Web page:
Social networking site stirs up controversy with planned school photos | Science| In-depth reporting on science and technology | DW | 05.10.2010
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Social networking site stirs up controversy with planned school photos

A German website set up to put former classmates back in touch has been making waves with reports that it is photographing thousands of schools without first asking permission. said it will shows photos of schools said it will shows photos of schools

A German website,, confirmed over the weekend that it would be photographing schools across Germany. Just as is the case with Google, this site has drawn similar public scrutiny.

In recent months, Google Street View has drawn a lot of public ire in Germany over potential privacy violations. To comply with German sensitivity, the California company has allowed - unlike every other country where the service is available - German residents to opt-out and have their home blurred when it launches in Germany later this year.

Like its American sister company, 'Classmates Online' or the UK's 'Friends Reunited,' the German website helps one-time school friends reconnect and stay in contact. In order to make the experience as much a visual as a written one, the company says, it has hired photographers to snap some 20,000 schools across Germany.

But did not seek permission from the individual schools concerned before starting shooting, a move which drew criticism from Ulf Roedde, spokesman for the German Education Union (GEW).

In an article with Der Spiegel magazine over the weekend, he said that if wants to be reputable and to co-operate with the schools, its chosen approach is "questionable." spokespersdon Daniel Haidn says the company does not have to ask permission spokespersdon Daniel Haidn says the company does not have to ask permission

Daniel Haidn,'s spokesperson, told Deutsche Welle that the company had not considered it necessary to contact the principals of each establishment they are planning to photograph.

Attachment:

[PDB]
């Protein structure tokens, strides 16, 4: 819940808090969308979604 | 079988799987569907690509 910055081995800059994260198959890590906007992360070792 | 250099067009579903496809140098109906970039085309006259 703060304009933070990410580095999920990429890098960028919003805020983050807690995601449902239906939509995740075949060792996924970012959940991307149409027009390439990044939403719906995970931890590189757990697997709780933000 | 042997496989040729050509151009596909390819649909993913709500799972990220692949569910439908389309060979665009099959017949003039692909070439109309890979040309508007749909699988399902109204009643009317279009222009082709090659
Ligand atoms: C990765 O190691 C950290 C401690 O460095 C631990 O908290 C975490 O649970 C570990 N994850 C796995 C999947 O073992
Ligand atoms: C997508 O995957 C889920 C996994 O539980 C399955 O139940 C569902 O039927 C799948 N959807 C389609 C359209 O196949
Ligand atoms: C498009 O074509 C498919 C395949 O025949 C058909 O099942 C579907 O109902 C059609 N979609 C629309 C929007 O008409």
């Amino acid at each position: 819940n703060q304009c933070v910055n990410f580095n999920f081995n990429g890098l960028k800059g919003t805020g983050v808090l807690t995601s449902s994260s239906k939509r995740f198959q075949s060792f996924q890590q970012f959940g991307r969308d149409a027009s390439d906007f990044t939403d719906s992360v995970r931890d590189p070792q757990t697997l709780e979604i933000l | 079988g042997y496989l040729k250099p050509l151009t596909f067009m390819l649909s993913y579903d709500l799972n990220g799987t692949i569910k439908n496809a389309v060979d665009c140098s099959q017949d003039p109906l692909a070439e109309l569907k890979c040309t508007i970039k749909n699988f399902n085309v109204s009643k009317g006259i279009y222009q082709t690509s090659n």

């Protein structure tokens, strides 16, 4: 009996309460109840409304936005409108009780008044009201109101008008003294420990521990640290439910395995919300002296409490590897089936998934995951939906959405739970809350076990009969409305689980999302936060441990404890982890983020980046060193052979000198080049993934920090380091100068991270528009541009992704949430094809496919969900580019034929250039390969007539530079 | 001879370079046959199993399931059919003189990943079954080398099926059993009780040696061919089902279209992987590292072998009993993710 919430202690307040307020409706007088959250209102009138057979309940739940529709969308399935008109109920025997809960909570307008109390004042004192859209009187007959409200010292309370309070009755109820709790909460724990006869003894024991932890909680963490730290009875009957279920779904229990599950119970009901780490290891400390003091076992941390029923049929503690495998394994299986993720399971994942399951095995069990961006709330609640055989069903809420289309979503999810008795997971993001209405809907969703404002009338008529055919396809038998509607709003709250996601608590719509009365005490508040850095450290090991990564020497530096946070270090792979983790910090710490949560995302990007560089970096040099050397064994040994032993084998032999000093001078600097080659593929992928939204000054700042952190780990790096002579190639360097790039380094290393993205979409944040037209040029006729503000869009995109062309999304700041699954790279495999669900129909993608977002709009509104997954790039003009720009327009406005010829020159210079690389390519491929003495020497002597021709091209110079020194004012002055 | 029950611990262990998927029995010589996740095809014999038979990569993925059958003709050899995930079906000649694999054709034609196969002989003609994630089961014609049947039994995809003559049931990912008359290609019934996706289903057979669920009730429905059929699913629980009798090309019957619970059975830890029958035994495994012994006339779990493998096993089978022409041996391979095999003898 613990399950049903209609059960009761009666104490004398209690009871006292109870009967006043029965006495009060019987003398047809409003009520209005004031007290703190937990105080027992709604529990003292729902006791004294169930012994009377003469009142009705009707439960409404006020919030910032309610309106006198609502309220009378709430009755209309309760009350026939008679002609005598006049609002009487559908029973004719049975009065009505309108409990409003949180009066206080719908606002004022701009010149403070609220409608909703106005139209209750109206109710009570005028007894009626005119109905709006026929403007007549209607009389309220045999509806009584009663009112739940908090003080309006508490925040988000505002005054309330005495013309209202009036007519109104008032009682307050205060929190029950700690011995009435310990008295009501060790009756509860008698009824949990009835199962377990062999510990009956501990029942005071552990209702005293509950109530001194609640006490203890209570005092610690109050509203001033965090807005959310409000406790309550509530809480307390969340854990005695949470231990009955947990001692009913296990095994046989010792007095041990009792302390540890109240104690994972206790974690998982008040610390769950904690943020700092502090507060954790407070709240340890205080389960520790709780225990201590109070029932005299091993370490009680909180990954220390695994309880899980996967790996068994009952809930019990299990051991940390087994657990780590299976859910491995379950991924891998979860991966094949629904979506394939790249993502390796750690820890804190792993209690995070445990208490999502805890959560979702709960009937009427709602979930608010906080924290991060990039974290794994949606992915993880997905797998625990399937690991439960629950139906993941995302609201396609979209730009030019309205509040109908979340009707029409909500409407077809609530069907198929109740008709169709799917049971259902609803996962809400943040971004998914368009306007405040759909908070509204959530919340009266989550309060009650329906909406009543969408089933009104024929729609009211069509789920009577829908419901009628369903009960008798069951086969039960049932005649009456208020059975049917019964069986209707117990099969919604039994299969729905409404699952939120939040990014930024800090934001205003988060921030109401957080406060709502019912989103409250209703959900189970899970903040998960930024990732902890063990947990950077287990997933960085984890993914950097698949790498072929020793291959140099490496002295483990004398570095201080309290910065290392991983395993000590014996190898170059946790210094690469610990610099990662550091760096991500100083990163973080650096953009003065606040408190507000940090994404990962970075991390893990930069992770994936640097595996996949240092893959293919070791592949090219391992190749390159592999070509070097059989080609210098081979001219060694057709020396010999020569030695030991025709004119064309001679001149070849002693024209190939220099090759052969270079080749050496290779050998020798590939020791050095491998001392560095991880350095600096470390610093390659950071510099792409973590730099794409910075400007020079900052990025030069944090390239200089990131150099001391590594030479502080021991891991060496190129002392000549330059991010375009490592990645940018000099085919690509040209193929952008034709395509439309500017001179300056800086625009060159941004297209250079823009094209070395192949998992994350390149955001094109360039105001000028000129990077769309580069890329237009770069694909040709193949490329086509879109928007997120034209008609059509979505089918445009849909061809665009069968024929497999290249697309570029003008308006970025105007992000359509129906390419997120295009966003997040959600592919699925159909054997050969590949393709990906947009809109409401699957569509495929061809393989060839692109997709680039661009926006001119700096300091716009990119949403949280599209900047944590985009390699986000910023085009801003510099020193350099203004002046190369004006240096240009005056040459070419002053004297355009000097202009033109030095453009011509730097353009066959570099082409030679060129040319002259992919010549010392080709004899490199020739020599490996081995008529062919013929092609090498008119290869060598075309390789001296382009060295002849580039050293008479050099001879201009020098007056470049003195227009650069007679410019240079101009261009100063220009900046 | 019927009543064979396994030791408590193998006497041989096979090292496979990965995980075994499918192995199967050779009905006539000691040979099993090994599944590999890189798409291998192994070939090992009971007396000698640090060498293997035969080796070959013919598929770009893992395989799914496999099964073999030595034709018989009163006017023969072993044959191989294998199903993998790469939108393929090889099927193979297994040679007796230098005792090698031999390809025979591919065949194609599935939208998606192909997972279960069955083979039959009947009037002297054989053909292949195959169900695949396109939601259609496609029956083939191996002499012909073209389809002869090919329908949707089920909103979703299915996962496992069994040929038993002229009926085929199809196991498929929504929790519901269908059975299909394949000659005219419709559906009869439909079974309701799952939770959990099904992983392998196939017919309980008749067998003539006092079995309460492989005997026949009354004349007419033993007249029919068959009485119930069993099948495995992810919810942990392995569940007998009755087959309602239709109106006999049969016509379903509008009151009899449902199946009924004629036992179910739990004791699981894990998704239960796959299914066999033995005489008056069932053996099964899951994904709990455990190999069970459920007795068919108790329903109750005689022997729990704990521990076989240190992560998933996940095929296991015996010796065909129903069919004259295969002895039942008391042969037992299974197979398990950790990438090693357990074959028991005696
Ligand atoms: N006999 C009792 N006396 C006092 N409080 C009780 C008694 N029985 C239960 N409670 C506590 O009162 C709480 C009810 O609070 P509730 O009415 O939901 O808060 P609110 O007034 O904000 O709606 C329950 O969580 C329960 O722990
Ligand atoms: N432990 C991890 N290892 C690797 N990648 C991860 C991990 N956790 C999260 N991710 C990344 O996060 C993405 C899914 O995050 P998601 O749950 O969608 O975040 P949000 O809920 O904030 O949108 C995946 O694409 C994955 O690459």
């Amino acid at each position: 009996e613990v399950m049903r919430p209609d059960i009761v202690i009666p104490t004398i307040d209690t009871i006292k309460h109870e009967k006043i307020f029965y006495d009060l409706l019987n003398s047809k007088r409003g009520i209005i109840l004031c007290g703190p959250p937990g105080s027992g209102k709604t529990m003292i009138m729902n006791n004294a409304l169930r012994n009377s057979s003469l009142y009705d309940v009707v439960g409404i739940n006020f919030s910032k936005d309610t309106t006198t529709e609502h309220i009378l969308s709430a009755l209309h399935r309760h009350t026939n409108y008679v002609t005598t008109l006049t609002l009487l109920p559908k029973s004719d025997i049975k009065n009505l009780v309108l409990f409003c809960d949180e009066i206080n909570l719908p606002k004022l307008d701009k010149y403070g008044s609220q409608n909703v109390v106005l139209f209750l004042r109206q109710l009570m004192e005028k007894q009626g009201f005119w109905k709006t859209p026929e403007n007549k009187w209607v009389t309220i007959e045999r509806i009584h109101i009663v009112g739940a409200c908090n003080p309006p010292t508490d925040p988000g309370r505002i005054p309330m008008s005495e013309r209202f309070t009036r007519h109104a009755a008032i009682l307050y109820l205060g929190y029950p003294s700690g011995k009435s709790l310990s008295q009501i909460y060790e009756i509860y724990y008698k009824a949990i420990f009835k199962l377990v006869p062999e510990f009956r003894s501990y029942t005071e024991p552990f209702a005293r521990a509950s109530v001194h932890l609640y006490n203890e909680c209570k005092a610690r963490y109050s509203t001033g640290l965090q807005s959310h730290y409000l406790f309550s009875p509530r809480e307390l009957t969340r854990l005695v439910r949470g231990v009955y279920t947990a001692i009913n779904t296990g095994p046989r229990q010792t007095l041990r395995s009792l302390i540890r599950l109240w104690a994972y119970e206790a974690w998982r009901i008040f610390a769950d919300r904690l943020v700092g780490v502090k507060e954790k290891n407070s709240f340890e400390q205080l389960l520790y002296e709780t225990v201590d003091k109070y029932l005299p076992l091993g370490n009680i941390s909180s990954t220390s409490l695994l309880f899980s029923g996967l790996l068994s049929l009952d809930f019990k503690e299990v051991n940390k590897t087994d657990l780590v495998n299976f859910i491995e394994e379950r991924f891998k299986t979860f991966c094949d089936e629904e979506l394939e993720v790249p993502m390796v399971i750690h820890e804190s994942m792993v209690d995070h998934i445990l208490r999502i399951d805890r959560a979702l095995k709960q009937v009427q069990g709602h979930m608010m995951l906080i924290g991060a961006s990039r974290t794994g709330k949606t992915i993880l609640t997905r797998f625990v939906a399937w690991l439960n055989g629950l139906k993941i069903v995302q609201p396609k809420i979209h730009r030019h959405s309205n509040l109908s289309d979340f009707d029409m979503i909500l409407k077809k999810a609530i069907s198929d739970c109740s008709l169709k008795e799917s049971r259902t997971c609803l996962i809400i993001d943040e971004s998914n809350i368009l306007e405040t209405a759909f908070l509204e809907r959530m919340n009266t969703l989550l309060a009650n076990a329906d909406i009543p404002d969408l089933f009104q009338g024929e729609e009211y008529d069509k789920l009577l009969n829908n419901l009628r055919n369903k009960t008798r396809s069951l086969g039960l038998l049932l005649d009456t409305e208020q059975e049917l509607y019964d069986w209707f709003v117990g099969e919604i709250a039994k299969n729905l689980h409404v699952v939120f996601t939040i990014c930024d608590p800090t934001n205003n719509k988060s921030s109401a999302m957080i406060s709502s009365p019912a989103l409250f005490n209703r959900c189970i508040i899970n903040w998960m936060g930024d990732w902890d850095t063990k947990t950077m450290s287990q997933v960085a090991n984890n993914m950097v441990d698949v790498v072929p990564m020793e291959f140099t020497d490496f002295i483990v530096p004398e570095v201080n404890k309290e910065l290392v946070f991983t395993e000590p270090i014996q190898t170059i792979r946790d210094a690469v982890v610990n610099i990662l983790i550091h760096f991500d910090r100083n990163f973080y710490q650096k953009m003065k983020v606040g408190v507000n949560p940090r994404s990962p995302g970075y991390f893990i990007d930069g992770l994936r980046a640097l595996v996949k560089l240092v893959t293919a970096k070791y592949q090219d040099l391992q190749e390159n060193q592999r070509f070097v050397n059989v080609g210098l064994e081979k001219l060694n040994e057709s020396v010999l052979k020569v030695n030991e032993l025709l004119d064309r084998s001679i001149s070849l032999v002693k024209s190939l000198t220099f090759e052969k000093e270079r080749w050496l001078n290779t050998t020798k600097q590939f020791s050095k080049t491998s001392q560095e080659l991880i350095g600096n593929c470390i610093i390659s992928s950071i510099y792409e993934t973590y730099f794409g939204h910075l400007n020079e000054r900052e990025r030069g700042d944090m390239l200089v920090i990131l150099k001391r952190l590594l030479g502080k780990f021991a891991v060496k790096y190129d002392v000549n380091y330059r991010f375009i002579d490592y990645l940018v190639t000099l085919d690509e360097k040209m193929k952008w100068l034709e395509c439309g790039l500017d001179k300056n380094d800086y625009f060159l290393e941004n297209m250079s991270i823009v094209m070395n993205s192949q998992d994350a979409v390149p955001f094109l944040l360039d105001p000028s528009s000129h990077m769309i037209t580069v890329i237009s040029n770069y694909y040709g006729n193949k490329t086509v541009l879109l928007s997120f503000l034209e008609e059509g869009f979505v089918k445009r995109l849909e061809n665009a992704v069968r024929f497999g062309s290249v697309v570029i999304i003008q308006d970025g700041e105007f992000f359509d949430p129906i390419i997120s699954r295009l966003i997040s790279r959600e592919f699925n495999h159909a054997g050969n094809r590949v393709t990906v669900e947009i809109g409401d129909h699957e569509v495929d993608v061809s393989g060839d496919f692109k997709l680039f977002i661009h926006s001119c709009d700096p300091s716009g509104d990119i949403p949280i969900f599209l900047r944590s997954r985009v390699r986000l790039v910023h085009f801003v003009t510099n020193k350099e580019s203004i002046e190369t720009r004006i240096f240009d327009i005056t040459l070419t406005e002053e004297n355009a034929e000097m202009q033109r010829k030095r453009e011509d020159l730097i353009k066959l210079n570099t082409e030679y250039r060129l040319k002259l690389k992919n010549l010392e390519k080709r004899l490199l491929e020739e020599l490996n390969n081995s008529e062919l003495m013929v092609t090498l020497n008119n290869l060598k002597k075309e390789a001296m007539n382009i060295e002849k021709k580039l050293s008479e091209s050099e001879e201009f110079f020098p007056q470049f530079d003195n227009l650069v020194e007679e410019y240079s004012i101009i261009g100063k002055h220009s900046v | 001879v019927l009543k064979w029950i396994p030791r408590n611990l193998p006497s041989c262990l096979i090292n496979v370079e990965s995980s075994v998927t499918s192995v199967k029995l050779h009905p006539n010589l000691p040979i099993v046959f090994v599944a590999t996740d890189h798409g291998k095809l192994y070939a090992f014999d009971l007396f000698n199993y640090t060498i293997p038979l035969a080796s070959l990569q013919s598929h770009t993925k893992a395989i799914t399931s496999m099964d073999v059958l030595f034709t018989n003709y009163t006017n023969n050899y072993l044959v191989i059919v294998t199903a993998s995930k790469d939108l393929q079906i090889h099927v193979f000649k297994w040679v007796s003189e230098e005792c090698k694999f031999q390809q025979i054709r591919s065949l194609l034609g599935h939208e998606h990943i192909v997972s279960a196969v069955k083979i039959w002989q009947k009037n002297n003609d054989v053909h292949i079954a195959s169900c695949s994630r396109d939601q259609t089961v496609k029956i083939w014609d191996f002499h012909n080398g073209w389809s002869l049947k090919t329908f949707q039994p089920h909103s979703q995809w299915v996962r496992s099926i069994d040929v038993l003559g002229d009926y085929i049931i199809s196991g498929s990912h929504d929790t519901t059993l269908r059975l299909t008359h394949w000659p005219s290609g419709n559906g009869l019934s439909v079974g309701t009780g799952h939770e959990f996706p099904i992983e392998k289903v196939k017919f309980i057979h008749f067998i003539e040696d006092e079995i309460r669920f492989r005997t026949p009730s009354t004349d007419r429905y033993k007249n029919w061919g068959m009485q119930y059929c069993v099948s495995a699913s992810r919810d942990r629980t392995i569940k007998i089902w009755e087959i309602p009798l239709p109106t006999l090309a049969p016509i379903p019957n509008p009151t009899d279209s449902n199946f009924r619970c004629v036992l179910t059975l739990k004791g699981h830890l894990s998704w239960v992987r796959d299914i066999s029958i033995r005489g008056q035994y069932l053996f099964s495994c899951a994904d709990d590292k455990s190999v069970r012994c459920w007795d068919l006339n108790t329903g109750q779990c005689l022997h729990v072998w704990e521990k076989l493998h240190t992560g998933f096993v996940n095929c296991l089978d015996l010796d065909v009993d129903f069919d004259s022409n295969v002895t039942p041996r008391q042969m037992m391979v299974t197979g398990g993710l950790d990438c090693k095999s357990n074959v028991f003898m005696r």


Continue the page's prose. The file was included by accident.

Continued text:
"We don't have to ask for permission," he said. "But if a school or a local authority has a problem, they can come to us."

At such point, he says his company would try and make them see that the photographs can also serve as good publicity for the schools in question. The publicity is attracting for itself in the process, however, is less good.

Bad reputation

Der Spiegel also reported that recently at a school in Muenster a teacher approached a photographer on commission from and asked him what he was doing. The teacher later went on record saying he had been threatened with violence for his inquiry, a claim Haidn said the photographer denies. has since apologized, but the incident has increased both awareness and concern toward the project, which is due to go online sometime later this year. The company spokesman told Deutsche Welle that the site was not looking for the media attention it now has, but sees it as an opportunity to tell worried parties what the photography scheme is all about.

Haidn says there's a simple reason why his company would want to photograph so many schools for the site.

"In Germany we have the problem that there are many schools of the same name," he said.

"So we have isolated the 20,000 most popular ones and are taking pictures of the facades and other special architectural elements, such as particularly attractive yards or gates, to make it easier for users to recognize them."

A German law professor said that there are no real reasons to forbid the school photos

A German law professor said that there are "no real reasons to forbid" the school photos

'No real reason' to forbid it, expert says

But as is almost inevitable in the great digital age that spawned the controversial likes of Google Street View, there is a portion of the public preoccupied with issues of data protection.

That though, Wolfgang Loewer, a law professor at the University of Bonn told Deutsche Welle said that data protection is not a very substantial issue in the case of

"It does fall into the realm of data protection, but there are no real reasons to forbid it," he said.

Haidn added the company has been very careful not to include any images of people or private property.

"The photographers have to take the pictures when there are the minimal number of people around, so either afternoons or at weekends," he said. "If a license plate or a person is in the frame, we either cut them out or blur them, and we do it manually not like Google with Street View."

Another difference between the two projects is that schools are public and not private buildings.

"Anyone can walk past them and see them anyway," Loewer said, adding that as they belong to local communities, the only body that could try and stop the pictures being published online would be those local communities.

But Haidn says is not expecting that to happen.

"It's not as if a school façade is a military secret," he said.

Author: Tamsin Walker
Editor: Cyrus Farivar

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